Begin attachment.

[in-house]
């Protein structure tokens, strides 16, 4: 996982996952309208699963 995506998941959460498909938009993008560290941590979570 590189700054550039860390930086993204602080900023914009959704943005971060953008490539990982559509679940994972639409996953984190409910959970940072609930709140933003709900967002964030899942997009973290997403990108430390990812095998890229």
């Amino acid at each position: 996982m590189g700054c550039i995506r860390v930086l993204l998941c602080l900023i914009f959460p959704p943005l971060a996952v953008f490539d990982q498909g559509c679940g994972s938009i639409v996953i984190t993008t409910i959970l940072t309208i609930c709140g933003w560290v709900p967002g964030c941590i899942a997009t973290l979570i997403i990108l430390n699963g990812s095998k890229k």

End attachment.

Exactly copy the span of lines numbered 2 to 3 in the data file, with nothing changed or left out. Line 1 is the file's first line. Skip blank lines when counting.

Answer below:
């Protein structure tokens, strides 16, 4: 996982996952309208699963 995506998941959460498909938009993008560290941590979570 590189700054550039860390930086993204602080900023914009959704943005971060953008490539990982559509679940994972639409996953984190409910959970940072609930709140933003709900967002964030899942997009973290997403990108430390990812095998890229």
């Amino acid at each position: 996982m590189g700054c550039i995506r860390v930086l993204l998941c602080l900023i914009f959460p959704p943005l971060a996952v953008f490539d990982q498909g559509c679940g994972s938009i639409v996953i984190t993008t409910i959970l940072t309208i609930c709140g933003w560290v709900p967002g964030c941590i899942a997009t973290l979570i997403i990108l430390n699963g990812s095998k890229k």